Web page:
We switched synagogues when my husband was saying Kaddish for his father, as Rodfei Zedek could not offer a daily minyan; Cantor Solomon retired at about the same time. I have grown accustomed to the cantor at Chicago Loop Synagogue whose version of Kol Nidre is delivered with more pathos, but still moving enough to inspire my six-word Jewish memoir.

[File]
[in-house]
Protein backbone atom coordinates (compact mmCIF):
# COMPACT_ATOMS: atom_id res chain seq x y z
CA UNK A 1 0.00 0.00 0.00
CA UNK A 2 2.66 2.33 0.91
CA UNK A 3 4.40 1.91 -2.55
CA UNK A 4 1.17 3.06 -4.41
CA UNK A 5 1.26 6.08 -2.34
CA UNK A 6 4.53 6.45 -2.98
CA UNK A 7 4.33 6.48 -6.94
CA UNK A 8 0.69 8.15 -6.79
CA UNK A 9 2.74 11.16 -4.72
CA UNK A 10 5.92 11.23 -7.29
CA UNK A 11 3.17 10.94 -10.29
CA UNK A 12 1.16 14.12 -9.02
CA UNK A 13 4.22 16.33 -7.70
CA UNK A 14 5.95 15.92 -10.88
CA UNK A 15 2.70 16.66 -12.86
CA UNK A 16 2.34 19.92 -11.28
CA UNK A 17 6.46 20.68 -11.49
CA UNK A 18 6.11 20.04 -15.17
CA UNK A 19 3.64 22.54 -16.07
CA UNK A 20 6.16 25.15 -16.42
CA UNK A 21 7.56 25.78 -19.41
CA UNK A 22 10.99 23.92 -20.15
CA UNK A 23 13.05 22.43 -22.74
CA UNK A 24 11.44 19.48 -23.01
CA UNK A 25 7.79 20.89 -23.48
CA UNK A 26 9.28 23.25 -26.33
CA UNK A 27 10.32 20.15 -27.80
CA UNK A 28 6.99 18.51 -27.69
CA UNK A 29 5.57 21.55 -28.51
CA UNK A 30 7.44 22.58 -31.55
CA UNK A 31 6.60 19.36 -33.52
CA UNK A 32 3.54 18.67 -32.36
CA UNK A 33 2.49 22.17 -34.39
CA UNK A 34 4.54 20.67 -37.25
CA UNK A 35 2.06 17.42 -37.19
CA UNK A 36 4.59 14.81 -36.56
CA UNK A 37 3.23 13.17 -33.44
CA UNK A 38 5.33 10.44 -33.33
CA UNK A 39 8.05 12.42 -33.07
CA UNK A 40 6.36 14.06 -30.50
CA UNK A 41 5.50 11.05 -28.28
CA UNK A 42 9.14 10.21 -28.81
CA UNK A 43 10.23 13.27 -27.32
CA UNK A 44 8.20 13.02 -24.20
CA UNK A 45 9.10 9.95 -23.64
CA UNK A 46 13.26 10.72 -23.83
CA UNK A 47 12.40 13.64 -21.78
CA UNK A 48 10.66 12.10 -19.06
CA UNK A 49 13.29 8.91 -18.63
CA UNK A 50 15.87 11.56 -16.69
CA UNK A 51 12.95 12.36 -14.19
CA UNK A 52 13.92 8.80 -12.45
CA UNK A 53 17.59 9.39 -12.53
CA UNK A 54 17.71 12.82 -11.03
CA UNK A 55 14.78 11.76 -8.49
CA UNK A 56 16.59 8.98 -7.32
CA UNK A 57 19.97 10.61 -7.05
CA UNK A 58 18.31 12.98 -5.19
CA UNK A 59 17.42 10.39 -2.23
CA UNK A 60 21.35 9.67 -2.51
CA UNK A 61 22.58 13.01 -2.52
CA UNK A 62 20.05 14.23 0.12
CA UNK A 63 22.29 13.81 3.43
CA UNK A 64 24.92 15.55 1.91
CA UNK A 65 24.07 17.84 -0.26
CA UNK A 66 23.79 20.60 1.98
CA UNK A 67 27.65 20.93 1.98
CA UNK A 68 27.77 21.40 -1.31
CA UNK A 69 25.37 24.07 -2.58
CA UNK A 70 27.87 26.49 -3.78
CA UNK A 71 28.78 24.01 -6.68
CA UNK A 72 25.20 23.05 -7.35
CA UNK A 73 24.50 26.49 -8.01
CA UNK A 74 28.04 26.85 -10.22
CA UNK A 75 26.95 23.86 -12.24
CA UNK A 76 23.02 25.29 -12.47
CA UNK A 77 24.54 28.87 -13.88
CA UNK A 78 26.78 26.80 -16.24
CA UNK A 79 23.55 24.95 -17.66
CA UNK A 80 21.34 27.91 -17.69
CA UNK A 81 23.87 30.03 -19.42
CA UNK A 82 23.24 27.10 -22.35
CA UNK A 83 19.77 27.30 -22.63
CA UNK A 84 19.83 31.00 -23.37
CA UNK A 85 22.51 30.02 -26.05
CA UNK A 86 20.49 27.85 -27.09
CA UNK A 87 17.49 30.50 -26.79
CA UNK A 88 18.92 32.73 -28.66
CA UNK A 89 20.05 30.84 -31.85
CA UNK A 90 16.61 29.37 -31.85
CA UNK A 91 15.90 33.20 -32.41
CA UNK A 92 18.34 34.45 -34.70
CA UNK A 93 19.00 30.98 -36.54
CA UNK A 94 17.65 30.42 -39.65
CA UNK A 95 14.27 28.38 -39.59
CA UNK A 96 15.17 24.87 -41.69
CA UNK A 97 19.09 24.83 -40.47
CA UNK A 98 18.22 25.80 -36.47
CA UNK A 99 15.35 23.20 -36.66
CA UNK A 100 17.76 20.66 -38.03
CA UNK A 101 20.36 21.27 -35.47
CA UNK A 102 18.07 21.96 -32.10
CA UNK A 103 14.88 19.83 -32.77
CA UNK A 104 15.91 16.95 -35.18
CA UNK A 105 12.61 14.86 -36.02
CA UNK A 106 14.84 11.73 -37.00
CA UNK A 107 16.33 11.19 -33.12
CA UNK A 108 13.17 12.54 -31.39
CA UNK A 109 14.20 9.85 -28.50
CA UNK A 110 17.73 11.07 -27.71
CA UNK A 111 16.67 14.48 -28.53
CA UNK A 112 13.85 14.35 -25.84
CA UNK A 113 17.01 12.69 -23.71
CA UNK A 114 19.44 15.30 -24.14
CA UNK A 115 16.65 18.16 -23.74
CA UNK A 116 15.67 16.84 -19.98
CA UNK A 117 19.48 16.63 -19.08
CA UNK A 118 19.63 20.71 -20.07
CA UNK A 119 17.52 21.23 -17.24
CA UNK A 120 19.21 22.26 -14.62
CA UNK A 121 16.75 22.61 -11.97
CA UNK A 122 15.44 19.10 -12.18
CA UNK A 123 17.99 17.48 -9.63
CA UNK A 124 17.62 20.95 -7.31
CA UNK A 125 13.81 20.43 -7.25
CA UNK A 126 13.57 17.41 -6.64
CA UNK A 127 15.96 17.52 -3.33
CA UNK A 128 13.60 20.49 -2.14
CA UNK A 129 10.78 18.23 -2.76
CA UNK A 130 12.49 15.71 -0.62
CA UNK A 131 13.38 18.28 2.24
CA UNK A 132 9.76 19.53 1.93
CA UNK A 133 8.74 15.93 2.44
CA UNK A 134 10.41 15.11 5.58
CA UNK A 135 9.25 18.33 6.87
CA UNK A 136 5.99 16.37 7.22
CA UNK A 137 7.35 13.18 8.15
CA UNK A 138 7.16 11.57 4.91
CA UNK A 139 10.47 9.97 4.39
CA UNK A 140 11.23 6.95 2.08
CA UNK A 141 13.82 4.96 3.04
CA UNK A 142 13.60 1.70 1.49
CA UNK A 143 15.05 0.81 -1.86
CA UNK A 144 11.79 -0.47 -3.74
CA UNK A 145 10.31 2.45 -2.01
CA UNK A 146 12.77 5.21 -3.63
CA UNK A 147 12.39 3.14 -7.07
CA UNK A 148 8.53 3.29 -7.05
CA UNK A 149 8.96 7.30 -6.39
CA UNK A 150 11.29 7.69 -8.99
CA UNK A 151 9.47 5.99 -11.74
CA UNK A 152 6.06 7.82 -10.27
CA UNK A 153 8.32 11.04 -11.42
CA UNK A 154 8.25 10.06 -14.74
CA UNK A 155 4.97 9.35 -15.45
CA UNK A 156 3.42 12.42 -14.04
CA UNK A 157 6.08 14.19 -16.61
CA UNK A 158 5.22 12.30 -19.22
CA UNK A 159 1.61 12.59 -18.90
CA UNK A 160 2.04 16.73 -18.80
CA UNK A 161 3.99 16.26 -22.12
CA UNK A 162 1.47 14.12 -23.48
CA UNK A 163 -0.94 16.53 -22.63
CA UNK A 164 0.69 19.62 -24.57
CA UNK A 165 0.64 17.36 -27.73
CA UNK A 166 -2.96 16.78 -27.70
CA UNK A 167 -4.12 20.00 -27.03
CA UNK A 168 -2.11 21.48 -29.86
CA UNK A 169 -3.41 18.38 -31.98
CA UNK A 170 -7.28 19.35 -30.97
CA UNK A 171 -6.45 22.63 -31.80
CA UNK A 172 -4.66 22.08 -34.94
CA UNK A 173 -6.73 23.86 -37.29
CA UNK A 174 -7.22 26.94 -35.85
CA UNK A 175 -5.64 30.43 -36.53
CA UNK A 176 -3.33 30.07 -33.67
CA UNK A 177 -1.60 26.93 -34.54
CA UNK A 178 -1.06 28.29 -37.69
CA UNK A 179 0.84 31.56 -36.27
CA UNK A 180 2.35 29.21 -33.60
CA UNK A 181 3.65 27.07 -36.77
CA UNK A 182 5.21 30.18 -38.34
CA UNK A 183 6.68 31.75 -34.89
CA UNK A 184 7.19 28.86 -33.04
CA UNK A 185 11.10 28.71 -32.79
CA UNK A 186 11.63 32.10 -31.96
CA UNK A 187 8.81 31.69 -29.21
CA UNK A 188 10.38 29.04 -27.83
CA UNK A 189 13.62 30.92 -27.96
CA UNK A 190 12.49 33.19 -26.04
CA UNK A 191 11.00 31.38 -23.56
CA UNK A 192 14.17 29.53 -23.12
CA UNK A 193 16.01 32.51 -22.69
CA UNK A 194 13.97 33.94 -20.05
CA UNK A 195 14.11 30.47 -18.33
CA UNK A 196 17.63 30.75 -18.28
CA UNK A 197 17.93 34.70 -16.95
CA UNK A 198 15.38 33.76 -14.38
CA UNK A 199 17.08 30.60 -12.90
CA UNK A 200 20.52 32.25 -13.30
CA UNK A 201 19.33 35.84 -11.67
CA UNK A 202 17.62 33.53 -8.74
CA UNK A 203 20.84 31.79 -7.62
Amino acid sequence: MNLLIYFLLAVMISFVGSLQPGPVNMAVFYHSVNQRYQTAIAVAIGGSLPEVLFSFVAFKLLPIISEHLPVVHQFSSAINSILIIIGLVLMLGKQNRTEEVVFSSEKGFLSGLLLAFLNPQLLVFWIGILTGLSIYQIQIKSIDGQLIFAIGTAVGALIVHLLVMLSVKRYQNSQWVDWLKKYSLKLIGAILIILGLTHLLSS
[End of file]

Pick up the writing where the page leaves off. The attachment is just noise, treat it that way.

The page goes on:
On Erev Yom Kippur, I always hustle my family to arrive at shul on time because I have to be there when everybody is standing in that sea of tallit (at Chicago Loop Synagogue, which we now attend, seating is mixed during the High Holidays), waiting for the voice of the cantor to rise: “Kol Nidre…” Yom Kippur is the only holy day that has its own beginning prayer. I think it is fitting that the first word of this ancient incantation is kol—all. Even though Kol Nidre is literally about all the vows we made to God that we did not keep, we are also all there. As we stand there, solemnity settles into souls. Some of my fellow congregants might even have goose bumps climbing up their arms and feel, like I do, that no other melody lifts that one great heart that is the Jewish people like Kol Nidre.